The pluses: the 60s vibe, the San Francisco setting, a couple of nicely done Hitchcockian scenes, especially the one in which Parker's wheelchair malfunctions and she goes zipping backwards down a long hillside street. As Stephen Larson points out in his review at, the characters are all locked into relationships of dominance and submission, and it's interesting to watch those play out, though again due to the script, we don’t really get enough information about their backgrounds (especially Luke's and Kassia's) to allow us to undo all the knots. The beefcake element is nice—both Sarrazin and Henry get shirtless scenes—and the cats are used effectively, though there is a worrisome scene early on in which Sarrazin frantically tosses a cat into a space heater (I hope the ASPCA was on hand for the filming of that moment). The conclusion is satisfying but the very last scene tosses one last ambiguous moment our way. The Blu-ray includes as an extra the TV print which cut out some sexiness and, oddly, reworked the last section of the movie to feature only one cat at the climax instead of the dozens that return in the theatrical film. [Blu-ray]

Tuesday, June 18, 2019


Four shipwreck survivors are washed up on what appears to be deserted island: Fred, the skipper (Tod Griffin), Jerrie, a spoiled socialite (Irish McCalla), Sammy, the Asian first mate (Victor Sen Yung, best known for playing a son of Charlie Chan in several films), and a Polynesian guy named Kris with no personality whom we know won't be long for the world. Jerrie's rich father has funded this expedition to investigate reports of an island filled with odd creatures, and fate has dumped our group on the exact island they're looking for. Their radio won't transmit, but it does receive, and when some military jets fly overhead, Sammy hears enough to understand that the planes will back in a couple of days to do a bombing practice run over the (assumed to be) human-free island. The four build a camp and when Fred & Jerrie & Sammy return from exploring, they find the camp destroyed and Kris dead, killed with bamboo spears. Clearly, the island is inhabited and soon the three find the corpse of a woman with a deformed face ("A woman’s body with the face of a demon!" says Fred). What's going on? Well, it turns out the inhabitants of the island are a handful of Nazis led by Col. Osler (Rudolph Anders) and some native women on whom the doctor is experimenting. He's searching for a way to cure his wife's disfigured face but all he's done so far is turn the women in "mindless beasts" with grotesque animal faces whom he holds as prisoners and slaves.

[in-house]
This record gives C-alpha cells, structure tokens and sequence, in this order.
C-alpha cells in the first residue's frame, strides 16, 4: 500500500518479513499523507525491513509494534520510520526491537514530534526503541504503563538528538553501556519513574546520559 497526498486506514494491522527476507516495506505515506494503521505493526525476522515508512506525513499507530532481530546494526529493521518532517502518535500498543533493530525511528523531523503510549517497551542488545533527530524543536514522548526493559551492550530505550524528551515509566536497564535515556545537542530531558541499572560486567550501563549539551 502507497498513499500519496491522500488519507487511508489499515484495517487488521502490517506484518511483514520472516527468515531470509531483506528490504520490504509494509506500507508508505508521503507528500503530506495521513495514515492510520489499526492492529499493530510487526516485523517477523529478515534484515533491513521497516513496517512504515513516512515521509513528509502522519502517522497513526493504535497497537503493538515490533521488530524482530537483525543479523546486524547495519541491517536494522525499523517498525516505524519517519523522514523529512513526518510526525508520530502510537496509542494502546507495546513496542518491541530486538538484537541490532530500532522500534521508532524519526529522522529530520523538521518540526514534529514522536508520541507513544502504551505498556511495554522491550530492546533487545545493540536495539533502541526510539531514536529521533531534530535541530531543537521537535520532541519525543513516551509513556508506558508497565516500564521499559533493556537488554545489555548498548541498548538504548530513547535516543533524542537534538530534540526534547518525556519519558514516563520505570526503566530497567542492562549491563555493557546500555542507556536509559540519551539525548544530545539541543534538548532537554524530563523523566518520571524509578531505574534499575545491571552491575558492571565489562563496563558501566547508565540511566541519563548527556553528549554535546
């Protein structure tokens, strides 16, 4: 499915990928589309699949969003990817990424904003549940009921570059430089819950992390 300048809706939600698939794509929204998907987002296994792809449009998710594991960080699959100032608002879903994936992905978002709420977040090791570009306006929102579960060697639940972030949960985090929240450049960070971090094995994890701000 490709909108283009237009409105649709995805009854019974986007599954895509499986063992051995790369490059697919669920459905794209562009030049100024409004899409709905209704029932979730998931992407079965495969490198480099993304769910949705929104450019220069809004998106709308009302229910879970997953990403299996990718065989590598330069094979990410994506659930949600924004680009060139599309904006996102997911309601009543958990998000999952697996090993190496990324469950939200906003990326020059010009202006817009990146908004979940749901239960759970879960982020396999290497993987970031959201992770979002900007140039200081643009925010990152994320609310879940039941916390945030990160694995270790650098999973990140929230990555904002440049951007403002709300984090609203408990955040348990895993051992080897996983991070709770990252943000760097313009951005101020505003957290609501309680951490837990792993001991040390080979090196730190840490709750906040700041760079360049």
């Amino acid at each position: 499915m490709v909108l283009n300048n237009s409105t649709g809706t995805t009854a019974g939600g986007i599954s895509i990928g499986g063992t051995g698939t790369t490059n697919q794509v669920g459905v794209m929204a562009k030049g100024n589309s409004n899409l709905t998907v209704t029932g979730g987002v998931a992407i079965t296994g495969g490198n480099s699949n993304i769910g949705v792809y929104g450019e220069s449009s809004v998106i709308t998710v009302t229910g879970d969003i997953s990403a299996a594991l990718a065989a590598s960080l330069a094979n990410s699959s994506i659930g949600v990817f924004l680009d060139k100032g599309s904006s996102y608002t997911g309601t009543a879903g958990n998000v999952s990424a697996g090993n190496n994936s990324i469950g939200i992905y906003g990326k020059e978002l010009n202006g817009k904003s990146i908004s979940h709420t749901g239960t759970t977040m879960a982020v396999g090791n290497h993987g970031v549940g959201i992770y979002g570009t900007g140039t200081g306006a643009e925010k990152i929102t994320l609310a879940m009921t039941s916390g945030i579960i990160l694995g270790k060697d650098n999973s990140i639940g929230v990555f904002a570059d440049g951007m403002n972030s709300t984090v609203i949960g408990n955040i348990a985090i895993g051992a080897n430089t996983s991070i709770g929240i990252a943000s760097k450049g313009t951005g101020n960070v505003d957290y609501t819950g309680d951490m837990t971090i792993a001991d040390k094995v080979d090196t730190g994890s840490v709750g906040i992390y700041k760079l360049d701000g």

This schlocky B-movie is unmemorable except for some surprisingly effective make-up for the titular "she demons." The film combines two horror movie tropes: experimentation that turns humans into inhuman creatures, and a mad doctor's search for a disfigurement cure. Despite the good effects, the movie is let down by the drab performances. Irish McCalla was best known as the star of Sheena, Queen of the Jungle, a mid-50s TV series. She's statuesque but between the character's nastiness and McCalla's indifferent acting, it’s difficult to care about Jerrie. A beefcake hero might have made the movie more fun, but here, Tod Griffin is a drab, vanilla fellow with little screen presence and what looks like an oddly groomed little toupee of chest hair in his shirtless scenes. Even Rudolph Anders is fairly bland, missing an opportunity to go over the top as the Nazi doc. This leaves Victor Sen Yung, fine as the sidekick, as the default best performer. There is a fun scene of the native women dancing that recalls but doesn't better Maria Montez's delirious campy dance in COBRA WOMAN. This cheapie made some money on a successful drive-in double bill with a similar low-rent quickie called GIANT FROM THE UNKNOWN. It's all quite silly, and if you're in the right popcorn mood, can be fun, but I kept wishing the hero was someone a little hunkier, like John Agar or Ken Clark or Jeff Richards. Pictured are Griffin, McCalla and Yung. [Amazon Prime]